According to the National Fire Protection Association (NFPA.org), fire prevention week is from October 7th through October 13th, 2012. In lieu of this, we thought we’d bring you the very important public service announcement from Fire Marshall Bill Burns, above. Seriously though, was there any funnier character on In Living Color than Fire Marshall Bill? I think not.
Anyway, now that you’ve had a few chuckles, let’s talk about preventing fires in your home. While smoke alarms cannot actually prevent a fire from igniting, they are still an important defense against injury or death in house fires. In fact, the NFPA states that nearly two-thirds of home fire fatalities happen in homes with non-working or missing smoke detectors.
Kinda hard to believe isn’t it? In 2012, you’d think that all homes in America would have smoke alarms by now right? Not the case! We’ve inspected hundreds of homes in Connecticut and even now, in this day and age, occasionally we’ll find a house with no smoke or carbon monoxide detectors. Admittedly, they’re far and few in between.
However, we find plenty of homes where batteries have died in smoke detectors, leaving the homeowners with a false sense of security. Technology is only as good as the humans that control it.
Fortunately, most building codes now require smoke detectors in all residential structures, which has resulted in a steep drop in fire- and smoke-related deaths. So in light of fire prevention week, here are 7 tips for fire safety:
- Just like real estate, location is EVERYTHING! Install smoke alarms in every bedroom and on each level of the home.
- Alarms should be placed high on a wall or on the ceiling. It’s best to follow the manufacturer’s instructions for placement. High, peaked ceilings have dead air space at the top. Smoke alarms should be placed no closer than 3 feet from the highest point.
- For areas close to the kitchen, use a detector with a hush button that can be used to silence nuisance alarms triggered by cooking smoke or steam. Works like a charm in our house! LOL. Alternatively, consider installing a photoelectric alarm, which is better at detecting smoldering fires (vs. flames) near the kitchen. And don’t remove the unit’s battery to stop or prevent nuisance alarms. Remember, technology is only as good as the human that controls it.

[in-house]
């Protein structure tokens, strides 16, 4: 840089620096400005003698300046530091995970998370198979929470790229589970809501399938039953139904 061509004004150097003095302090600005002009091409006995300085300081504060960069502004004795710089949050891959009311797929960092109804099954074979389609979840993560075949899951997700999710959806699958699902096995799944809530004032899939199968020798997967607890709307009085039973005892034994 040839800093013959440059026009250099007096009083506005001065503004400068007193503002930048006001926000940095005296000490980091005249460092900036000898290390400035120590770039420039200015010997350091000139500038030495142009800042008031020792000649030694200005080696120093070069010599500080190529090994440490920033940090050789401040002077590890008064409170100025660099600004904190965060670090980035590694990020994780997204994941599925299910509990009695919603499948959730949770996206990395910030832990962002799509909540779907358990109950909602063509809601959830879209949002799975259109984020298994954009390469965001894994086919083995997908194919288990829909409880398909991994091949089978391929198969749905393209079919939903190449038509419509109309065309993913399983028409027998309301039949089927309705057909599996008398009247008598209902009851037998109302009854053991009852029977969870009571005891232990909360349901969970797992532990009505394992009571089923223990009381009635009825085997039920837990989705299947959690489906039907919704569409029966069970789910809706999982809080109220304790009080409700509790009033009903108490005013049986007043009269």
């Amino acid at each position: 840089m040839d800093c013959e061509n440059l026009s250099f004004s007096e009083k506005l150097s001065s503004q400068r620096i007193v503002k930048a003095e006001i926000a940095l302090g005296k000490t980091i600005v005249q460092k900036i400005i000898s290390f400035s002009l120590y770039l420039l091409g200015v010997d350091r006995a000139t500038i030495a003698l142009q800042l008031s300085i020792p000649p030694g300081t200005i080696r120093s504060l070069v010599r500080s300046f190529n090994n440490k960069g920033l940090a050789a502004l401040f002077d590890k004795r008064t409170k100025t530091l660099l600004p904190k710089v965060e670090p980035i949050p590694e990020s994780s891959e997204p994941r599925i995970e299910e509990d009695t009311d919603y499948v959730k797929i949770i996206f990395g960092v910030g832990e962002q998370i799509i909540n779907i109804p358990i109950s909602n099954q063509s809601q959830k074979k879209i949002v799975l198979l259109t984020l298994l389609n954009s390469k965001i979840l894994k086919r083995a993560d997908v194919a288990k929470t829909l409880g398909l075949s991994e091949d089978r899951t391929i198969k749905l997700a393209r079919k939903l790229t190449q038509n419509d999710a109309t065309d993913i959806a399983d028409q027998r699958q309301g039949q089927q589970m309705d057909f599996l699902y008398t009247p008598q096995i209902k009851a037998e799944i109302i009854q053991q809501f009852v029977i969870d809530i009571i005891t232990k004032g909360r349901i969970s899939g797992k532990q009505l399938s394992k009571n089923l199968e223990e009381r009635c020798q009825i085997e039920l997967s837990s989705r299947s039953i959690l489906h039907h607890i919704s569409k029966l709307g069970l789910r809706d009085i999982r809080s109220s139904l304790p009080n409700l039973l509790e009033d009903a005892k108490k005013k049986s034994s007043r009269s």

- There are two primary types of smoke alarm technology:
- Ionization: According to the NFPA, ionization alarms are more responsive to flames.
- Photoelectric: This type of alarm is more sensitive to smoldering fires. For the most comprehensive protection, both types or a combination unit should be installed.
- I’d take your family’s safety even a step further and recommend installing at least one carbon monoxide detector.
- Test the alarm monthly. Put a reminder in your calendar to do this on the first or last day of the month, for example. The units have a test button that will sound the alarm for a brief time when pressed. Any alarm that fails to sound should have the battery replaced. If the test button fails with a new battery, replace the entire detector immediately. Monthly testing is also an ideal time to dust off the unit.
- Replace the batteries at least once a year. Some alarms come with 10-year batteries; for these, follow the manufacturer’s recommendations for battery replacement. A non-working alarm is no better than no alarm at all.
- If the alarms are hard-wired to your home’s electrical system, make sure they are interconnected for maximum effectiveness – meaning that if one alarm is triggered, all of the others will sound as well, in case you need to be woken from a deep slumber.
As adults, sometimes we forget about fire safety until one of our kids come home from school (typically around this time of year) and tell us about the firemen who came to their school to teach them about fire prevention. If you don’t have any kids to remind you, hopefully you learned something here today.
Need to get a home inspection in SE Connecticut soon? Email or call us at 860-434-2824 and we’ll be at your service!